John Wayne Gacy: The Diabolical “Killer Clown”
Successful businessman, husband, lover of children — and psychopathic killer.
Posted May 19, 2014 | Reviewed by Lybi Ma
A serial killer is frequently an unassuming everyman who could easily be a next-door neighbor or co-worker. Such was the case of the late John Wayne Gacy, a prolific and psychopathic serial killer born in Chicago in 1942. He was named after his mother’s favorite Hollywood movie star, the legendary John “Duke” Wayne.
As a young adult, the outgoing and sociable Gacy became a successful building contractor and a married man and father. He was well known and respected in his suburban Chicago community. He became heavily involved in local politics and was named Jaycee (Junior Chamber of Commerce) “Man of the Year.” He even escorted President Jimmy Carter’s wife, Rosalyn, on one of her visits to Chicago.
John Wayne Gacy was also a ruthless predator who tortured, raped, and strangled 33 young men between 1972 and his arrest in 1978. He buried 29 of his victims in a crawl space under his house.
Gacy was caught after a surveillance detective assigned to the case noticed a suspicious smell emanating from a heating duct in his home. The floorboards of Gacy’s house shook as forensic anthropologists attempted to excavate the 29 bodies buried in the crawl space, due to millions of worms that were feeding on the corpses.
Gacy pled not guilty by reason of insanity but was determined to be legally sane by the court. He was convicted of the serial rape and murder of his victims and sentenced to death on March 13, 1980.
Gacy became known as “the Killer Clown," because his favorite pastime when he was not killing involved entertaining children at parties and hospitals dressed in a clown costume and full-face makeup. His clown alter-ego was named Pogo.
The late FBI profiler Robert Ressler, who interviewed Gacy after his conviction, said Gacy told him that his victims were “worthless little queers and punks.” Ressler challenged him on that statement, asking, “Aren’t you a homosexual, too?” Gacy responded that his victims were young runaways, while he was a respected and successful businessman. Gacy also explained that he was too busy at work to date and romance women following his divorce, so he settled for quick sex with transient young men.
Unremorseful to the end, Gacy’s final words before being executed by lethal injection on May 10, 1994, were "Kiss my ass."
Another intriguing aspect of John Wayne Gacy’s story is that he became a prolific artist while waiting to be executed on death row. His clown paintings are highly desired by so-called murderabilia collectors, and his individual works command prices as high as $25,000 each at art auctions. See my related article: "The Strange Hobby of Collecting 'Murderabilia.'"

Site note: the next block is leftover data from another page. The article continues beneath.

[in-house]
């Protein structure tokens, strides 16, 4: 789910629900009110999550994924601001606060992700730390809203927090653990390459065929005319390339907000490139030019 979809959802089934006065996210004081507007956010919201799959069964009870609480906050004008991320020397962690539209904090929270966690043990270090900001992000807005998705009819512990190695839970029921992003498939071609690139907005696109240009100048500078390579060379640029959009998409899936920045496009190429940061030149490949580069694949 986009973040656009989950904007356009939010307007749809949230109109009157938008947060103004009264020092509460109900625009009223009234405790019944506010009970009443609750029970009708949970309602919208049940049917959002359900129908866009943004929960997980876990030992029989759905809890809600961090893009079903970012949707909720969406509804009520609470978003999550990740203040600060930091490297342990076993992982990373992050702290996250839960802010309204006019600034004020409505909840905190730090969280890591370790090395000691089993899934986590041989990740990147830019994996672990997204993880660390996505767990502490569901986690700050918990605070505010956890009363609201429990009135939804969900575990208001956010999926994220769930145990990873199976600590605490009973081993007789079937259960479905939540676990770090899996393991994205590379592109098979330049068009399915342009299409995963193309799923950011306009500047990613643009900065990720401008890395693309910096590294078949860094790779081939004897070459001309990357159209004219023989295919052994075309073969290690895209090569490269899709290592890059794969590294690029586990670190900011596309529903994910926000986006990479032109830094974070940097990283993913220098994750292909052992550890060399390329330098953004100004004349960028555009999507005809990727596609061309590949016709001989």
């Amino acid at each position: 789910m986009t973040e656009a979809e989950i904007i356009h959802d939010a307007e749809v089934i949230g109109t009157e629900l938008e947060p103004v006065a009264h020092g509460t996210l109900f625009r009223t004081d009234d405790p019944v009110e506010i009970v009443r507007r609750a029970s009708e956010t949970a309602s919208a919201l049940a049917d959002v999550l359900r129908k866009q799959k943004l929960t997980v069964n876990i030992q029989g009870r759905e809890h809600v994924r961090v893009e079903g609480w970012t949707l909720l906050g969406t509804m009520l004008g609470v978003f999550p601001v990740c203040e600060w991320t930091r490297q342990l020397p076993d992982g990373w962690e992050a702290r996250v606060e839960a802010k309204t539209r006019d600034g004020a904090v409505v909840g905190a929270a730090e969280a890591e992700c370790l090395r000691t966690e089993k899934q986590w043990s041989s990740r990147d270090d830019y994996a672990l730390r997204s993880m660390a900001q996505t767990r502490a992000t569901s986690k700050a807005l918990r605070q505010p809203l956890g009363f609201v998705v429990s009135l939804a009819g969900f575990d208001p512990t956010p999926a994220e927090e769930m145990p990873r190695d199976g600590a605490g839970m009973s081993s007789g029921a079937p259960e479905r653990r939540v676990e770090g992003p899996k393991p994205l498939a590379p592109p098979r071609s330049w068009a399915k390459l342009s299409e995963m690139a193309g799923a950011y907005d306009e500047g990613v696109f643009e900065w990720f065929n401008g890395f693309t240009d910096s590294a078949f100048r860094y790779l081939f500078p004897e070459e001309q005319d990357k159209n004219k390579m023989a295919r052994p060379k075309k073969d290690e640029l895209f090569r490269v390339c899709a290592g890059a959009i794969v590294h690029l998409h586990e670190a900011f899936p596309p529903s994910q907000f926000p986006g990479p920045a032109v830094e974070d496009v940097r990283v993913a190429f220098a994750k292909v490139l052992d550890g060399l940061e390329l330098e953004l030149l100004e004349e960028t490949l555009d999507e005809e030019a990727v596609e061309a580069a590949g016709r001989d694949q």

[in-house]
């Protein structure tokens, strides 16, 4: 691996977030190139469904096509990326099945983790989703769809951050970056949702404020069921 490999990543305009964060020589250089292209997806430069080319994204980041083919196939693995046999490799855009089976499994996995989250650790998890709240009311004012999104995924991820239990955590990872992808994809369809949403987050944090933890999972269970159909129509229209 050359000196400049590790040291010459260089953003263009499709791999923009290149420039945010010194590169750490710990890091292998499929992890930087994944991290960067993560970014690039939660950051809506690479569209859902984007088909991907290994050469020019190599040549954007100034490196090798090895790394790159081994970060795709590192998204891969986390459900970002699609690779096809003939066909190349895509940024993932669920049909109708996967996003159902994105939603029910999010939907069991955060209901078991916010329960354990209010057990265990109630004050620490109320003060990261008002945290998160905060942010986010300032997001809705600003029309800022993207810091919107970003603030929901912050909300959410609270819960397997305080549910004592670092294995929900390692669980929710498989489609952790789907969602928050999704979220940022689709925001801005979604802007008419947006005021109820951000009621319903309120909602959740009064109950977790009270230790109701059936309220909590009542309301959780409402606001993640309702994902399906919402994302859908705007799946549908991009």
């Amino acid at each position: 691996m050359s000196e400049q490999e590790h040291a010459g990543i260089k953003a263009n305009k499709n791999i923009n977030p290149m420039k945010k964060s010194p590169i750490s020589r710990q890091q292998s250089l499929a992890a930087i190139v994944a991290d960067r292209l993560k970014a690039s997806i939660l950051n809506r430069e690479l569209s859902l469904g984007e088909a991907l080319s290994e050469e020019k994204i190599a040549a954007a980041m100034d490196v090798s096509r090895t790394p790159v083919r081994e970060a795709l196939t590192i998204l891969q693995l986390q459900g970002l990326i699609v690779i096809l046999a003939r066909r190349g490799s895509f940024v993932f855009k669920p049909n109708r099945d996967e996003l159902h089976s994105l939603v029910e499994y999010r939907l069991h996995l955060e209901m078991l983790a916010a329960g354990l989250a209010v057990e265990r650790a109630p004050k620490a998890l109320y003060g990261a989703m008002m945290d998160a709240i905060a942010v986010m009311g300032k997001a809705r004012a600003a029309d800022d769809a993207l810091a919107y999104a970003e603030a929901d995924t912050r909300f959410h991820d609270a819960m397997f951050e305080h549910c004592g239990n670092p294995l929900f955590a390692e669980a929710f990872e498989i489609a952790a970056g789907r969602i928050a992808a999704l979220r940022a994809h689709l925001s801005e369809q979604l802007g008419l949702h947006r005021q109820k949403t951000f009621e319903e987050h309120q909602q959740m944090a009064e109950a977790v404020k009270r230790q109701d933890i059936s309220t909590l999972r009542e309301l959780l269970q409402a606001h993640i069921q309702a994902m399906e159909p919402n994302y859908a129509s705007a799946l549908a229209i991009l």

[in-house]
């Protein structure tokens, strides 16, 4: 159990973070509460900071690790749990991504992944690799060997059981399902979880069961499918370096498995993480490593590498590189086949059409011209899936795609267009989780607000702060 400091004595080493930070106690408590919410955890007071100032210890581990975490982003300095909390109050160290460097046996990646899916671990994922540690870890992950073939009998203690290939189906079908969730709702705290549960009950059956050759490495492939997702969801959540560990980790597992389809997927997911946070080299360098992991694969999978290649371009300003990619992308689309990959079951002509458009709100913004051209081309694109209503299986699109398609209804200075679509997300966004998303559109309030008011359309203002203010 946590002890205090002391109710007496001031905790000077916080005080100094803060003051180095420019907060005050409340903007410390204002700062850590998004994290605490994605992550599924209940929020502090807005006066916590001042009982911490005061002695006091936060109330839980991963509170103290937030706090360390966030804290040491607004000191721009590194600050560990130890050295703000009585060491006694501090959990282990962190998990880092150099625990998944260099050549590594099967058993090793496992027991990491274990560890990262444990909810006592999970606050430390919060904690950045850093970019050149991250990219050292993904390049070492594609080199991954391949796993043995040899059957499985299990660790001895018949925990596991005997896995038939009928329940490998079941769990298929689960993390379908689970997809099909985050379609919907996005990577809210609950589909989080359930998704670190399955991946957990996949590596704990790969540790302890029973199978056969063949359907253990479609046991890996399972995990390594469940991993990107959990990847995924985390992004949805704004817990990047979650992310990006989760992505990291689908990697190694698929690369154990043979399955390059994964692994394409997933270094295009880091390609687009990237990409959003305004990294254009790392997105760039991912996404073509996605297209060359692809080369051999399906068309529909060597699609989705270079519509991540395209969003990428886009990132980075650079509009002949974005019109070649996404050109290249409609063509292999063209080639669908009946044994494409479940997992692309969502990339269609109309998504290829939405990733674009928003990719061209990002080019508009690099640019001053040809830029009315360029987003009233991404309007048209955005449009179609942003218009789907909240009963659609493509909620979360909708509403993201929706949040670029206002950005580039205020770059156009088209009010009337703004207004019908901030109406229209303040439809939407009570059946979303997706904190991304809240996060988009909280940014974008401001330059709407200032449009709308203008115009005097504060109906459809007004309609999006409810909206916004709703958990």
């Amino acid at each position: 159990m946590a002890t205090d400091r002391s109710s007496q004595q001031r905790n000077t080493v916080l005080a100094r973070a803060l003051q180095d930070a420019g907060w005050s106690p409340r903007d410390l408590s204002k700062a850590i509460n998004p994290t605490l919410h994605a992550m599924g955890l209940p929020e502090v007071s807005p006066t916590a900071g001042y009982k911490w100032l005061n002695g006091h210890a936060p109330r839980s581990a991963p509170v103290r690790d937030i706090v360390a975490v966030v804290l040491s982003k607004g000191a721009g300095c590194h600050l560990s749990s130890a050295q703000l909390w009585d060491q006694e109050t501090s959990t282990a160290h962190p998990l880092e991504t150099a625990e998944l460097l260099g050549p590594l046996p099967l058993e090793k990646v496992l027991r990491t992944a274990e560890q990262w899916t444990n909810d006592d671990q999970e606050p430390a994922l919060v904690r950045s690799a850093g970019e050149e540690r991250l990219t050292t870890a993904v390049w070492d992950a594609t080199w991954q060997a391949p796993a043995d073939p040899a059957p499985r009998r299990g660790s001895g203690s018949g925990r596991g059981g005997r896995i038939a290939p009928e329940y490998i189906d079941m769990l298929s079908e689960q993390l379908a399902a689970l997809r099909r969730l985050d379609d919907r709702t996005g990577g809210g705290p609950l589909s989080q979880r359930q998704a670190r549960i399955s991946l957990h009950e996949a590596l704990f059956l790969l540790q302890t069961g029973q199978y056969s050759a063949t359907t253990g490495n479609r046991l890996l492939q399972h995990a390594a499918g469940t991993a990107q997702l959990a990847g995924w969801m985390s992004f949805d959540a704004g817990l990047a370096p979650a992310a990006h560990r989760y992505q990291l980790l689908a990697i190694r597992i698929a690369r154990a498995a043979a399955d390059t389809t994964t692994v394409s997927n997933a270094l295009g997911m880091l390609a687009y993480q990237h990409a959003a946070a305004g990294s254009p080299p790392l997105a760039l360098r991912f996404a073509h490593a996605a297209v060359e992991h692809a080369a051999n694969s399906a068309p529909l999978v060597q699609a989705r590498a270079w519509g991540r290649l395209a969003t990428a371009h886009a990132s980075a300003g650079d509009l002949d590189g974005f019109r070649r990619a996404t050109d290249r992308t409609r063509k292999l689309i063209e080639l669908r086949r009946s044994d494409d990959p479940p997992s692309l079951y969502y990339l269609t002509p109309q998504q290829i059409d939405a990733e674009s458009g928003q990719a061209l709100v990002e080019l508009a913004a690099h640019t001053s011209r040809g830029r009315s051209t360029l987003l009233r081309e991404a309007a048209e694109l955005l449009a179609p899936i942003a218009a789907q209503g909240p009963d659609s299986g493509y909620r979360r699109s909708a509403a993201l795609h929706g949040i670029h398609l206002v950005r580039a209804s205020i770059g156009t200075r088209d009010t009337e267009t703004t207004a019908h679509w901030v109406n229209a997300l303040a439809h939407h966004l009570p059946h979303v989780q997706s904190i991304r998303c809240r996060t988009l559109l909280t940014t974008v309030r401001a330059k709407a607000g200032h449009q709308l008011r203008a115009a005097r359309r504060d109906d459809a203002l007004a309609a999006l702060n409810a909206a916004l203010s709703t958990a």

The stories of real-life serial killers, such as John Wayne Gacy, seem to captivate the public. An important aspect of the public’s fascination with serial killers has to do with the fact that prolific serial killers often blend into society very effectively and for long periods of time.
The reality of a mild-mannered and stone-cold psychopath, such as John Wayne Gacy, is nothing like the serial killer stereotype generally presented in the news and entertainment media. In person, killers like Gacy come across as average guys, even charming, not like predatory monsters.
This unexpected contradiction is both intriguing and terrifying to people. As noted by Dr. Jeffrey Walsh, a criminal justice professor at Illinois State University:
They [serial killers] tend to blend into society relatively efficiently… that’s another thing people are disturbed by. Because of how horrible their acts often are, we sometimes think they look different than us or that we would recognize them. The fact is, many of them have regular lives and blend in, so they don’t meet the stereotypical views of what a monster would be like.
The fact that serial killers can blend in so effectively is horrifying to many people because it means that anyone could be a serial killer. Because of their uncanny, chameleon-like skills at blending in, several high-profile serial killers have been dubbed “the killer next door” by the news media over the years, including Ted Bundy and Dennis Rader (BTK).
I discuss the motivations, fantasies, and habits of notorious serial killers, including the “Son of Sam” and “Bind, Torture, Kill” based on my personal correspondence with them, in my best-selling book Why We Love Serial Killers: The Curious Appeal of the World’s Most Savage Murderers.